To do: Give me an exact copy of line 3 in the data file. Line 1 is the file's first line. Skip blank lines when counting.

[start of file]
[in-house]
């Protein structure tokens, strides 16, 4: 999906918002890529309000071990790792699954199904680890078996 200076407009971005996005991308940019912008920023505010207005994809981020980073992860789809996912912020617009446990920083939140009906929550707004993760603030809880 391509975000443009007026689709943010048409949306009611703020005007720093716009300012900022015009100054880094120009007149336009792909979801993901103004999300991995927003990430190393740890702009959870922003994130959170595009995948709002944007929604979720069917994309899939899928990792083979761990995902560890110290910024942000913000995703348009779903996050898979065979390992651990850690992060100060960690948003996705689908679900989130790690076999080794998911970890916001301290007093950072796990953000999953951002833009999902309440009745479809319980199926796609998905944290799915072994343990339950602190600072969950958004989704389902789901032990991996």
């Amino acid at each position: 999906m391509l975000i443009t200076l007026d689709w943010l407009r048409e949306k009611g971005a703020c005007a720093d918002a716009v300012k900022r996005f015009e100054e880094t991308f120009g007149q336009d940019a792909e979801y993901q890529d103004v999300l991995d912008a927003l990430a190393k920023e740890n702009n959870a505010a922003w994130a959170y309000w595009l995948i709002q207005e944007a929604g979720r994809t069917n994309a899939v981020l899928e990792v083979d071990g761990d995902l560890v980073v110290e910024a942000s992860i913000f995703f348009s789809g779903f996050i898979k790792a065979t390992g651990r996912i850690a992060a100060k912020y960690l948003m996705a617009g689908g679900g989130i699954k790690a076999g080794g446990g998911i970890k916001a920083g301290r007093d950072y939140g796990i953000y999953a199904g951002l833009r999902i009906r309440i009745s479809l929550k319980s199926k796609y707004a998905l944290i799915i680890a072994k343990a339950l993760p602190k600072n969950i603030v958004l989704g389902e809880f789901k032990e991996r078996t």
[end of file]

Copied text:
């Amino acid at each position: 999906m391509l975000i443009t200076l007026d689709w943010l407009r048409e949306k009611g971005a703020c005007a720093d918002a716009v300012k900022r996005f015009e100054e880094t991308f120009g007149q336009d940019a792909e979801y993901q890529d103004v999300l991995d912008a927003l990430a190393k920023e740890n702009n959870a505010a922003w994130a959170y309000w595009l995948i709002q207005e944007a929604g979720r994809t069917n994309a899939v981020l899928e990792v083979d071990g761990d995902l560890v980073v110290e910024a942000s992860i913000f995703f348009s789809g779903f996050i898979k790792a065979t390992g651990r996912i850690a992060a100060k912020y960690l948003m996705a617009g689908g679900g989130i699954k790690a076999g080794g446990g998911i970890k916001a920083g301290r007093d950072y939140g796990i953000y999953a199904g951002l833009r999902i009906r309440i009745s479809l929550k319980s199926k796609y707004a998905l944290i799915i680890a072994k343990a339950l993760p602190k600072n969950i603030v958004l989704g389902e809880f789901k032990e991996r078996t």